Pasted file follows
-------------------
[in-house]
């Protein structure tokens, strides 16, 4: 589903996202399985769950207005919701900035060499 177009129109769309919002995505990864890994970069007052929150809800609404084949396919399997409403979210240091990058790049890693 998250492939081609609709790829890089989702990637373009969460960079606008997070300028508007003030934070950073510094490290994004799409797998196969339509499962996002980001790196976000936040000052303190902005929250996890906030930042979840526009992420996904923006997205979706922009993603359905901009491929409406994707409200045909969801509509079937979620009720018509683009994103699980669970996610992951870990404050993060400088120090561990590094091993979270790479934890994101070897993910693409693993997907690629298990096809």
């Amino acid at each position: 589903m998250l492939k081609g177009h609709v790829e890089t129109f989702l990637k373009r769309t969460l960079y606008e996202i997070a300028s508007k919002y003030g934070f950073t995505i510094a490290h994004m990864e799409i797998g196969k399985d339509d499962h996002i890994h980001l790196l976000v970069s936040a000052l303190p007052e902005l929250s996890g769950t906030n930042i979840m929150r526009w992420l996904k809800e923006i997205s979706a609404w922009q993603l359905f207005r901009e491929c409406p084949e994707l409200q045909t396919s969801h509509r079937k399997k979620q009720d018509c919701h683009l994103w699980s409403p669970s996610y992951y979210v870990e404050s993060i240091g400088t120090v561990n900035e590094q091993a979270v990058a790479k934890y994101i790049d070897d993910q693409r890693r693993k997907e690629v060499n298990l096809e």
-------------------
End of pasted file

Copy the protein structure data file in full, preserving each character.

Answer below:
[in-house]
């Protein structure tokens, strides 16, 4: 589903996202399985769950207005919701900035060499 177009129109769309919002995505990864890994970069007052929150809800609404084949396919399997409403979210240091990058790049890693 998250492939081609609709790829890089989702990637373009969460960079606008997070300028508007003030934070950073510094490290994004799409797998196969339509499962996002980001790196976000936040000052303190902005929250996890906030930042979840526009992420996904923006997205979706922009993603359905901009491929409406994707409200045909969801509509079937979620009720018509683009994103699980669970996610992951870990404050993060400088120090561990590094091993979270790479934890994101070897993910693409693993997907690629298990096809």
């Amino acid at each position: 589903m998250l492939k081609g177009h609709v790829e890089t129109f989702l990637k373009r769309t969460l960079y606008e996202i997070a300028s508007k919002y003030g934070f950073t995505i510094a490290h994004m990864e799409i797998g196969k399985d339509d499962h996002i890994h980001l790196l976000v970069s936040a000052l303190p007052e902005l929250s996890g769950t906030n930042i979840m929150r526009w992420l996904k809800e923006i997205s979706a609404w922009q993603l359905f207005r901009e491929c409406p084949e994707l409200q045909t396919s969801h509509r079937k399997k979620q009720d018509c919701h683009l994103w699980s409403p669970s996610y992951y979210v870990e404050s993060i240091g400088t120090v561990n900035e590094q091993a979270v990058a790479k934890y994101i790049d070897d993910q693409r890693r693993k997907e690629v060499n298990l096809e």